Being in the Moment


Today I had the joy of an extended period of being present, lasting about 30 minutes. It was while swimming, so it was relatively easy as there were few distractions and plenty of sensory experiences to focus on.

The thoughts came into my mind with their stories, their interpretations, judgements and reflections with the various feeling responses. So I kept taking myself gently back to the present over and over. I did this by focusing on my physical senses, breathing consciously, focusing on the patterns of the light on the water, the physical feeling on my skin of the temperature and the sensations of the water.

The effect of breaking the normal heady trance on my energy level is noticeable. When I am fully present and not lost in thought, I can swim for a long long time without getting tired, and there is a sense of timelessness. I forget about myself for a while and I forget about everything except what I am doing, life just flows along taking me with it.

I do this throughout the day while I am driving, or walking in the park, or having a pee, or shopping, washing dishes, hoovering. Back to my breath and noticing what I can see and feel physically, I get out of my mind and into the present over and over all day long. There is a part of us that is always relaxed no matter whether we acknowledge it or not, it is always there waiting for us. I no longer get annoyed when I get lost in thought, as I have learned that self chastisement is painful and unhelpful. I keep an attitude of light curiosity, and even amusement at times at the completely random nature of the thoughts that come into my head.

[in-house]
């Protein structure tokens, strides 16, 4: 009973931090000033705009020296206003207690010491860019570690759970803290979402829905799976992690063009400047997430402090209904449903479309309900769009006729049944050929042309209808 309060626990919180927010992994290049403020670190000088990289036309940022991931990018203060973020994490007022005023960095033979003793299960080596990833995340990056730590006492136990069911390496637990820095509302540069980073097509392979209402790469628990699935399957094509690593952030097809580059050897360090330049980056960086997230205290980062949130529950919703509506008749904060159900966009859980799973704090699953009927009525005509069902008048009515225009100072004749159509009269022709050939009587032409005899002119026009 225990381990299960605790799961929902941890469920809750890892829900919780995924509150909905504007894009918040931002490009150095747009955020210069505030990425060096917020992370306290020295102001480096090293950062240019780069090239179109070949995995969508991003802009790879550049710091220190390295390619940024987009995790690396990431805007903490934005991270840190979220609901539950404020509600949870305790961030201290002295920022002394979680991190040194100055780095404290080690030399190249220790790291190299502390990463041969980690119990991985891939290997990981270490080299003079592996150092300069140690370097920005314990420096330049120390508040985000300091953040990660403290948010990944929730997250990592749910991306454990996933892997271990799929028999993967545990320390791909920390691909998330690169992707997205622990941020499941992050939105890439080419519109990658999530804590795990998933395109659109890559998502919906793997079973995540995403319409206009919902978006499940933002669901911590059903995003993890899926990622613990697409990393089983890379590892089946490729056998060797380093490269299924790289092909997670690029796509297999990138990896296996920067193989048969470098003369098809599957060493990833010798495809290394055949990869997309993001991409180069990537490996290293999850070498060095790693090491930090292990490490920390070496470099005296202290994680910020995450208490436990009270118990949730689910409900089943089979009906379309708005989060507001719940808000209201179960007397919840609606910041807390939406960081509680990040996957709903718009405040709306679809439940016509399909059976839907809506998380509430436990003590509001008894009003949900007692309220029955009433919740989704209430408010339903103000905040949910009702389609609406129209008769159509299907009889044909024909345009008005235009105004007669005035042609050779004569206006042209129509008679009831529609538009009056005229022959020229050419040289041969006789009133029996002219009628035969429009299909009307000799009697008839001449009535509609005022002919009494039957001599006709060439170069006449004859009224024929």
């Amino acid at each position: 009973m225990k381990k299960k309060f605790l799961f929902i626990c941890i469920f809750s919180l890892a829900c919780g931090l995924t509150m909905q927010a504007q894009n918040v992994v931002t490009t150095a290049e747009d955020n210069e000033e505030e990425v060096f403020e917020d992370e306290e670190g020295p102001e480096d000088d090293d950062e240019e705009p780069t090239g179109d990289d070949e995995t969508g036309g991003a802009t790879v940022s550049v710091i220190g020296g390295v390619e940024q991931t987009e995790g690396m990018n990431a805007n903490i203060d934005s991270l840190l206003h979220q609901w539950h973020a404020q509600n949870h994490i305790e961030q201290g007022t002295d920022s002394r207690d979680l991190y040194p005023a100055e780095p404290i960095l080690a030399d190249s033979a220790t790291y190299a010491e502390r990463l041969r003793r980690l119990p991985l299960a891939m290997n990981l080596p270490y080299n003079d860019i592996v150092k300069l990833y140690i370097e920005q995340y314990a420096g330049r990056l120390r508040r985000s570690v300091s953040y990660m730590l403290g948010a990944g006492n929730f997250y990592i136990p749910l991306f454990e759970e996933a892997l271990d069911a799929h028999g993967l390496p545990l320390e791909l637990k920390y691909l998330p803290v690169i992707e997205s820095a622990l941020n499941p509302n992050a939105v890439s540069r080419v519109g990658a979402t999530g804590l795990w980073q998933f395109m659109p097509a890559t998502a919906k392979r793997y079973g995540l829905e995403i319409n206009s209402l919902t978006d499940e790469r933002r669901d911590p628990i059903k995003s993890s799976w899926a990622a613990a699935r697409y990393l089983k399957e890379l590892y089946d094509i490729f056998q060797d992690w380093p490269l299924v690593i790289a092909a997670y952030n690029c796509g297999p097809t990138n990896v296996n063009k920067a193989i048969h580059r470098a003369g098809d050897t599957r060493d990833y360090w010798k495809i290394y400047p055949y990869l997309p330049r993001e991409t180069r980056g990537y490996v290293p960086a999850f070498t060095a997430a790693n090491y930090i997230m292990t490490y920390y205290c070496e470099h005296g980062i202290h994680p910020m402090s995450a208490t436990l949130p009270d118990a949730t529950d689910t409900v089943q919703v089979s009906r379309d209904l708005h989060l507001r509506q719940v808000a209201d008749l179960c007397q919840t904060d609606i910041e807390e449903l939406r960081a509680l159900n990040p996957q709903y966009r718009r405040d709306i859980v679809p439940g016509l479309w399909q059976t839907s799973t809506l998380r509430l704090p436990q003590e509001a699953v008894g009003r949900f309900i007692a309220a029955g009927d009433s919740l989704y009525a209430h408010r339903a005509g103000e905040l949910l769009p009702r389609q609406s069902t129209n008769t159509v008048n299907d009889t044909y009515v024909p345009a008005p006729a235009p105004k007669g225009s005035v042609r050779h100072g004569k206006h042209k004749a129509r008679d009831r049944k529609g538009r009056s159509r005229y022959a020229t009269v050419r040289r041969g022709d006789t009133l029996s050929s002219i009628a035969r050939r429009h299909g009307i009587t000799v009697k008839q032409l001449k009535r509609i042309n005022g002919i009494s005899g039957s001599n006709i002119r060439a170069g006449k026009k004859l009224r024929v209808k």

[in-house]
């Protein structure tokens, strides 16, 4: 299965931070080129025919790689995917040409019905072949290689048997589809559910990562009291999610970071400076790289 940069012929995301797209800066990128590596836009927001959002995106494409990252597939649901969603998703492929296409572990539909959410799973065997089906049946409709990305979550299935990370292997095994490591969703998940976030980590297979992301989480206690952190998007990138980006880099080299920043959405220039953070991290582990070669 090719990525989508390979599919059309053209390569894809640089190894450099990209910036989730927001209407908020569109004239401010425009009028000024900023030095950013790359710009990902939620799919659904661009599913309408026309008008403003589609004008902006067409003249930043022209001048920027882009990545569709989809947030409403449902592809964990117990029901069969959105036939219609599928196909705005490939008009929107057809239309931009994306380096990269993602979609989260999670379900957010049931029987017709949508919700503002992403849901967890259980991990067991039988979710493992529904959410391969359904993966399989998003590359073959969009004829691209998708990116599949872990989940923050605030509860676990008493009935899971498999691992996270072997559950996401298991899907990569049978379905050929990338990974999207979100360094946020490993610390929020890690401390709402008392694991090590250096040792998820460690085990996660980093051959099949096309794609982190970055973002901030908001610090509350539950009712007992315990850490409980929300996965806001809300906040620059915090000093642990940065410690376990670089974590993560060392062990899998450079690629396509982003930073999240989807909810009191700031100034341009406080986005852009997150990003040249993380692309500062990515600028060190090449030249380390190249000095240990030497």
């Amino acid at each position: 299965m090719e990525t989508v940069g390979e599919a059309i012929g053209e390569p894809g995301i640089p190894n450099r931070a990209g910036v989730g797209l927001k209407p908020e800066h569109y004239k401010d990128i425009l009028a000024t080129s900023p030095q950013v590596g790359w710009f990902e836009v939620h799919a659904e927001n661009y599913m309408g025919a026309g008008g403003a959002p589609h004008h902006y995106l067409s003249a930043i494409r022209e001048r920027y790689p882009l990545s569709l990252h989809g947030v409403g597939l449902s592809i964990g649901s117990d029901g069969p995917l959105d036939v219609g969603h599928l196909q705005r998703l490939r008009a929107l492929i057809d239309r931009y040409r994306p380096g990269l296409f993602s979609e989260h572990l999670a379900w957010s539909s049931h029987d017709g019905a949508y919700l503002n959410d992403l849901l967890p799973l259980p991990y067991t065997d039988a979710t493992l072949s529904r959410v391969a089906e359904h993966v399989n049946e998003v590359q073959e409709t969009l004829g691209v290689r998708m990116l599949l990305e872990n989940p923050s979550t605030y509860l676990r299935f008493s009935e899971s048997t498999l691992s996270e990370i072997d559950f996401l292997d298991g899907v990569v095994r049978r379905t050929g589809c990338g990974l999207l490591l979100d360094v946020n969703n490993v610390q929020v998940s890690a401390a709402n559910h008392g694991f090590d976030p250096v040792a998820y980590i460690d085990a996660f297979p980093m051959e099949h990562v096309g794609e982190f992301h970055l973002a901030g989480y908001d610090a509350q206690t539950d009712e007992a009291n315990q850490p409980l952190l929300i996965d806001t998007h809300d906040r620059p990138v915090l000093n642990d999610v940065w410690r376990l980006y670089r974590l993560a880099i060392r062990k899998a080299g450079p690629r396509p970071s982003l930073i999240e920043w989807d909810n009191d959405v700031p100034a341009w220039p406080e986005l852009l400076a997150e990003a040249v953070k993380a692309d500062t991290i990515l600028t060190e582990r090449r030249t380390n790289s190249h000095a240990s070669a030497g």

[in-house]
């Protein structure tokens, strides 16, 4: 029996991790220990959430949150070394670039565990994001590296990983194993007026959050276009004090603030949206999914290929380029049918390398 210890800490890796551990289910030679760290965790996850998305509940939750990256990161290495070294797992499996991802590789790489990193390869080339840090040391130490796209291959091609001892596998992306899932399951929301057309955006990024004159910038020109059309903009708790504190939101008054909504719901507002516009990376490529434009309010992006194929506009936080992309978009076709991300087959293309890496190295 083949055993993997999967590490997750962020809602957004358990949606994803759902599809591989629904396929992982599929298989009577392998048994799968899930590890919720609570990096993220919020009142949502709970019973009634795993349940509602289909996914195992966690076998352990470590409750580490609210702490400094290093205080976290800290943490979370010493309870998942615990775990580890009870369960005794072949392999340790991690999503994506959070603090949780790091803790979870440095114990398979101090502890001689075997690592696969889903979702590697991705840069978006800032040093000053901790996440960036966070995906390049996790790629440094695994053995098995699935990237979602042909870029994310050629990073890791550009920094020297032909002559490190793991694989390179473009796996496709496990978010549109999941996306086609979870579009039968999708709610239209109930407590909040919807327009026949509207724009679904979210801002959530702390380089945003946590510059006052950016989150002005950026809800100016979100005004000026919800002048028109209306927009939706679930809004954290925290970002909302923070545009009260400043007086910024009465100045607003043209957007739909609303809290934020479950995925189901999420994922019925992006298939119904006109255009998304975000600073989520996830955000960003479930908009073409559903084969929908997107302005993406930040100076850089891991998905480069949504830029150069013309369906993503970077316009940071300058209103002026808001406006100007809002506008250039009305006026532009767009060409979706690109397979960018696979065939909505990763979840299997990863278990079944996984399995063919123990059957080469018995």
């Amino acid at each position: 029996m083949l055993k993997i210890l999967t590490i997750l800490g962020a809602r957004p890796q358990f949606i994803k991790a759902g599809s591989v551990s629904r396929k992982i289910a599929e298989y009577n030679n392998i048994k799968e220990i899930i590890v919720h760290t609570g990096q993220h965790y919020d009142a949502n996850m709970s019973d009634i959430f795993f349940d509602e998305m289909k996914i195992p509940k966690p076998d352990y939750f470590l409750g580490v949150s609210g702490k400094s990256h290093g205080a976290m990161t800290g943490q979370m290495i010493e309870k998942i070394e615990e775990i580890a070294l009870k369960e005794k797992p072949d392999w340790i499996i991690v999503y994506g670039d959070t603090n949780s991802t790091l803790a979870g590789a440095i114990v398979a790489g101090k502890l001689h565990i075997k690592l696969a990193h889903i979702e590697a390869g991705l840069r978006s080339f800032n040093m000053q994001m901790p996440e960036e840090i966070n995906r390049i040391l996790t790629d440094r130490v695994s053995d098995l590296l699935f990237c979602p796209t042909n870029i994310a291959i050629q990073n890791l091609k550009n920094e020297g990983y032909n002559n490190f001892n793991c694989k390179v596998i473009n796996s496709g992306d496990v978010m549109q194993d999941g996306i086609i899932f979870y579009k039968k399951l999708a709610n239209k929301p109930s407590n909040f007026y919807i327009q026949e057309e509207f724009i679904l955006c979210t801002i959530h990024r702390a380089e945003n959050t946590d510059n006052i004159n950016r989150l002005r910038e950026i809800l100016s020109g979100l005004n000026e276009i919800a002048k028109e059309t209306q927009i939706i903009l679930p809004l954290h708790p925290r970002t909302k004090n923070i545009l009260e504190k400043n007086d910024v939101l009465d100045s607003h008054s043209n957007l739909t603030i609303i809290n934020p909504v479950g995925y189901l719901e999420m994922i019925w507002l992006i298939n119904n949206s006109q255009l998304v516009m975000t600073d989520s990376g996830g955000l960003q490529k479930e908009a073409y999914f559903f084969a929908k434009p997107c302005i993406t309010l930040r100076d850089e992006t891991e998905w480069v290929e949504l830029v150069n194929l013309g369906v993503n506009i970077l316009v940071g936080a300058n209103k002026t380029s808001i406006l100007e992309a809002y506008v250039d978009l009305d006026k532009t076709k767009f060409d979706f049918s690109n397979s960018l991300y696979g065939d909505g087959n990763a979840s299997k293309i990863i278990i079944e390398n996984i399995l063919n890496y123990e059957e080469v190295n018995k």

A tremendous freedom comes with tuning into the always present awareness, and I notice that what comes out my mouth at these times is appropriate, unexpected and spontaneous. I also notice the quality of my speech differs when I am not present fully. It is more contrived, manipulative, wanting of a result…I am often trying to sounds like a clever somebody, or maybe deep and sensitive, caring or interesting. And the speech loses its unexpectedness and spontaneity. I am spending more and more time resting deeply into the present, so I am noticing with more clarity what it is like when I leave that presence.

When my brother was here the other night I got excited again, as I did with my friend the other day at dinner. We were talking intimately and deeply about self compassion and suchlike, and my speech at first came out in an unexpected spontaneous flow. This excited me, and I then started interrupting a lot and was thinking about what I was going to tell him next while he was talking instead of listening. Trying to impress. The excitement got hold of me and I then found myself saying things I didn’t really need to, details about my life, likes and dislikes that weren’t even that interesting or relevant, just liked the sound of my own voice, the excitement had ‘taken’ me and off I went, off centre and no longer present. I made another note to self that I will be extra vigilant when in company, to be deeply present and quiet.

I am aware of how valuable and vital this period of solitude is. It is allowing me to see what is going on almost like I have a magnifying glass. With few social encounters, I am not overwhelmed with data to examine. I can see exactly what I am doing, and importantly can FEEL what I am doing.

Mila von Luttich (1872-1929)

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